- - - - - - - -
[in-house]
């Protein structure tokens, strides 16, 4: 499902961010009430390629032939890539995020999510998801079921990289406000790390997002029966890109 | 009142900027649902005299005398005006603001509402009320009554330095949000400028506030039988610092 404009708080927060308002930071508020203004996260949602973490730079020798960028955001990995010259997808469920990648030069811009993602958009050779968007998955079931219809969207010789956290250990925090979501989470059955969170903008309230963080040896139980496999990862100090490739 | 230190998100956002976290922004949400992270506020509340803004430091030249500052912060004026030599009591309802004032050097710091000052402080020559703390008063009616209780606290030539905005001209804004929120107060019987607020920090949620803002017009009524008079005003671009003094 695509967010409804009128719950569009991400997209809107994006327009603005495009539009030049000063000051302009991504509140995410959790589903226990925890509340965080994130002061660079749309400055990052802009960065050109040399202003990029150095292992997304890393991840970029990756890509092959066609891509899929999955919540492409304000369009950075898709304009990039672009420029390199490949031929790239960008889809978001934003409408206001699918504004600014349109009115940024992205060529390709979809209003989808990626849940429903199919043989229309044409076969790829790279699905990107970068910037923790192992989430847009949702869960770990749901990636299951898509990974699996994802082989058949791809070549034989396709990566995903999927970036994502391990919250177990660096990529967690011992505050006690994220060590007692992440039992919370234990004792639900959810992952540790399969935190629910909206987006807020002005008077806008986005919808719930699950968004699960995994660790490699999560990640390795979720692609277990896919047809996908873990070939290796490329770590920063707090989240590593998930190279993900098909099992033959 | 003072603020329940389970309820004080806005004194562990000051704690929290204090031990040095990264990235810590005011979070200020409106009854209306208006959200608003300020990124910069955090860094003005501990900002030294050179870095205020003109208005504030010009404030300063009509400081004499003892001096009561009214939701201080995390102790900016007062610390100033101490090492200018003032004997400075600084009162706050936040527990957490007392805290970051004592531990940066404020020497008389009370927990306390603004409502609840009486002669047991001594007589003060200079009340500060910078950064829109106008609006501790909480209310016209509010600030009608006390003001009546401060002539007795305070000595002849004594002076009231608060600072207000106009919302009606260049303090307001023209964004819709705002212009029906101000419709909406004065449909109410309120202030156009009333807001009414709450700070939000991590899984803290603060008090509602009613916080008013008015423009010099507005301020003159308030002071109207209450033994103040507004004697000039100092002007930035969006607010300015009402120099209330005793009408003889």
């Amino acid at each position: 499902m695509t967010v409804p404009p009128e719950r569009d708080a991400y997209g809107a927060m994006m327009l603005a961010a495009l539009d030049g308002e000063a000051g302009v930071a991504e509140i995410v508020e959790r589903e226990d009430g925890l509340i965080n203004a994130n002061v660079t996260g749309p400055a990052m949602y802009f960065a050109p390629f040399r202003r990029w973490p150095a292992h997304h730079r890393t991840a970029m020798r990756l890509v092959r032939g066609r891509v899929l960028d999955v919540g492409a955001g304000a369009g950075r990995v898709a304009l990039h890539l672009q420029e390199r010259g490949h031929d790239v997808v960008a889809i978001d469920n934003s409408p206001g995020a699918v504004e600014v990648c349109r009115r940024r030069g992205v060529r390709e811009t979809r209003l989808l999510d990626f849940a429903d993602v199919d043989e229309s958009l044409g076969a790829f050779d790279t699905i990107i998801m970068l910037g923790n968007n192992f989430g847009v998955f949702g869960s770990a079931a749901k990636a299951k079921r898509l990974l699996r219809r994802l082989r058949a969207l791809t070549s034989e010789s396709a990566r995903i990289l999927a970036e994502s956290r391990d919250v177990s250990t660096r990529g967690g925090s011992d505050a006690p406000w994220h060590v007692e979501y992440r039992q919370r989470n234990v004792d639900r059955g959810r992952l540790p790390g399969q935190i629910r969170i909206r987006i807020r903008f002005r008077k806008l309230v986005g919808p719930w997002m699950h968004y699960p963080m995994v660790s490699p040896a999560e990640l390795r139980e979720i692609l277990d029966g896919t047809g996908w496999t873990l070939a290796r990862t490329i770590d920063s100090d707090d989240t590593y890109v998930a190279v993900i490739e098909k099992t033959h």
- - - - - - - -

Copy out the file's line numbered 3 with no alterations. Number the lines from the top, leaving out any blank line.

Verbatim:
């Amino acid at each position: 499902m695509t967010v409804p404009p009128e719950r569009d708080a991400y997209g809107a927060m994006m327009l603005a961010a495009l539009d030049g308002e000063a000051g302009v930071a991504e509140i995410v508020e959790r589903e226990d009430g925890l509340i965080n203004a994130n002061v660079t996260g749309p400055a990052m949602y802009f960065a050109p390629f040399r202003r990029w973490p150095a292992h997304h730079r890393t991840a970029m020798r990756l890509v092959r032939g066609r891509v899929l960028d999955v919540g492409a955001g304000a369009g950075r990995v898709a304009l990039h890539l672009q420029e390199r010259g490949h031929d790239v997808v960008a889809i978001d469920n934003s409408p206001g995020a699918v504004e600014v990648c349109r009115r940024r030069g992205v060529r390709e811009t979809r209003l989808l999510d990626f849940a429903d993602v199919d043989e229309s958009l044409g076969a790829f050779d790279t699905i990107i998801m970068l910037g923790n968007n192992f989430g847009v998955f949702g869960s770990a079931a749901k990636a299951k079921r898509l990974l699996r219809r994802l082989r058949a969207l791809t070549s034989e010789s396709a990566r995903i990289l999927a970036e994502s956290r391990d919250v177990s250990t660096r990529g967690g925090s011992d505050a006690p406000w994220h060590v007692e979501y992440r039992q919370r989470n234990v004792d639900r059955g959810r992952l540790p790390g399969q935190i629910r969170i909206r987006i807020r903008f002005r008077k806008l309230v986005g919808p719930w997002m699950h968004y699960p963080m995994v660790s490699p040896a999560e990640l390795r139980e979720i692609l277990d029966g896919t047809g996908w496999t873990l070939a290796r990862t490329i770590d920063s100090d707090d989240t590593y890109v998930a190279v993900i490739e098909k099992t033959h």